In this collaborative piece, the artists wish to explore the relationship between the forces of technology and the forces of nature on the human animal.
Using particle systems, a CGI image of the sun plays on a loop accompanied by a soundscape of acoustical pressure waves emanating from the sun’s surface, mixed with
audio samples from Nasa, and archive material from 1950’s public information films explaining light, and the virtues of work.
"The Sun is playing a secret melody, hidden inside itself, that produces a widespread throbbing motion of its surface, slowly and rhythmically like the regular
rise and fall of tides in a bay or of a beating heart."(Kenneth R. Lang)
Sunlight or starlight, the turning of the earth, the natural rhythms and that for centuries governed the times for work, romance, family and sleep are no longer applicable.
The advent of artificial light; from Edison’s lightbulb, to the ever-present blue light of screens, has disrupted much of humanity’s circadian rhythms. We do not switch off. In our
western industrialised culture, we increasingly see a 24 hour culture of work and availability; powered by the blue light of thousands of man-made suns.
Credit/Tasks: Sound Design
Contributing artists: Visuals: Mark Lloyd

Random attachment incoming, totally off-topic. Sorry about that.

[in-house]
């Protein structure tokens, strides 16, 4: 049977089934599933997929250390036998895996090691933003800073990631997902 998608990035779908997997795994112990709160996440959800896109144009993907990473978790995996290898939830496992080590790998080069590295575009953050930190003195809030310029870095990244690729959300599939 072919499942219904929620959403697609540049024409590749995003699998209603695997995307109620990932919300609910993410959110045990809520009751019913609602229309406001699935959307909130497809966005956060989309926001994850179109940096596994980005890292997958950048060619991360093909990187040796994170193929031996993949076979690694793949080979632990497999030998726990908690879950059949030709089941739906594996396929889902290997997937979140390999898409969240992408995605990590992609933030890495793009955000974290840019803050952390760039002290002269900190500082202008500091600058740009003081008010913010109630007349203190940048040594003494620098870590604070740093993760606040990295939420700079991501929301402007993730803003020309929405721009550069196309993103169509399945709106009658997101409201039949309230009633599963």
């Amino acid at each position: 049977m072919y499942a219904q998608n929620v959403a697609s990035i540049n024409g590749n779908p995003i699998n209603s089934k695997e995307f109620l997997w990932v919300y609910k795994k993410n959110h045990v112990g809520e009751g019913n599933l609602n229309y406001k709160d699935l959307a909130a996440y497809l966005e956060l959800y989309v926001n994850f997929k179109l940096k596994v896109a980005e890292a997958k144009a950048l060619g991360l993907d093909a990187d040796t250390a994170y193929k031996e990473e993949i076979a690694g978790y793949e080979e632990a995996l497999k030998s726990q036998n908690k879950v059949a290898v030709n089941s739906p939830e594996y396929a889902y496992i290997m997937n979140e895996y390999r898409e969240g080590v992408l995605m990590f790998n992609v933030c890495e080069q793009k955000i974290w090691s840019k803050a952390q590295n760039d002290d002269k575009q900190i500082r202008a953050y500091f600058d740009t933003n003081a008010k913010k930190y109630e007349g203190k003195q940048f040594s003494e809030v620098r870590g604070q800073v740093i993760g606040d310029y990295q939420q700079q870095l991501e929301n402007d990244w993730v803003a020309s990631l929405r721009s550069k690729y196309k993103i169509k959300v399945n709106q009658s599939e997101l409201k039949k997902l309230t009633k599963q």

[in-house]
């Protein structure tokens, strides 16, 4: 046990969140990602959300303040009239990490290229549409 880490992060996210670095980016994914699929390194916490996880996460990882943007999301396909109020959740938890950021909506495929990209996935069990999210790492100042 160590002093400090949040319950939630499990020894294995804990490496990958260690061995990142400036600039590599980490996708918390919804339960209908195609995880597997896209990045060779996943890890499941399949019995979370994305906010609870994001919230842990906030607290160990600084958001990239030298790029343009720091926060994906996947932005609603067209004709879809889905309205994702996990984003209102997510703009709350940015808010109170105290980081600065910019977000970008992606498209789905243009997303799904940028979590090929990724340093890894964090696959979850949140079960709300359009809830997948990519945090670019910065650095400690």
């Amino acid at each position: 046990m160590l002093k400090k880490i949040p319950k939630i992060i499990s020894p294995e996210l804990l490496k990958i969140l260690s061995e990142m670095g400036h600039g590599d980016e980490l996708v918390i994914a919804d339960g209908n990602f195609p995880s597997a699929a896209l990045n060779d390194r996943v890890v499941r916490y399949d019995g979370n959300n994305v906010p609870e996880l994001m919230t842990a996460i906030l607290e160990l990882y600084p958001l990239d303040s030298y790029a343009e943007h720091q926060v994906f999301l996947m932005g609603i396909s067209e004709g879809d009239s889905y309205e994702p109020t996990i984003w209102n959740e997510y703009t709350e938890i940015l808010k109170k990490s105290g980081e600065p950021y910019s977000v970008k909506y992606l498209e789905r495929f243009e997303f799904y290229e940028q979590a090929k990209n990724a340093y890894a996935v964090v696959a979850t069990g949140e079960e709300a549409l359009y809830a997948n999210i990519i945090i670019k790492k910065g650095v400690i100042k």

Mark David Lloyd is a British contemporary artist who exhibits internationally. He works predominantly in painting but also in other disciplines. His
work has been described as; meta-modernist, post post-modernist, and nascent.
“While we talk, the sun is getting older. It will explode in 4.5 billion years. … In comparison everything else seems insignificant. Wars, conflicts, political tension, shifts in opinion,
philosophical debates, even passions—everything’s dead already if this infinite reserve from which you now draw energy to defer answers, if in short thought as a quest, dies out with the sun. ...
Human death is included in the life of the mind. Solar death implies an irreparably exclusive disjunction between death and thought: if there’s death, then there’s no thought.”
Jean-François Lyotard 1994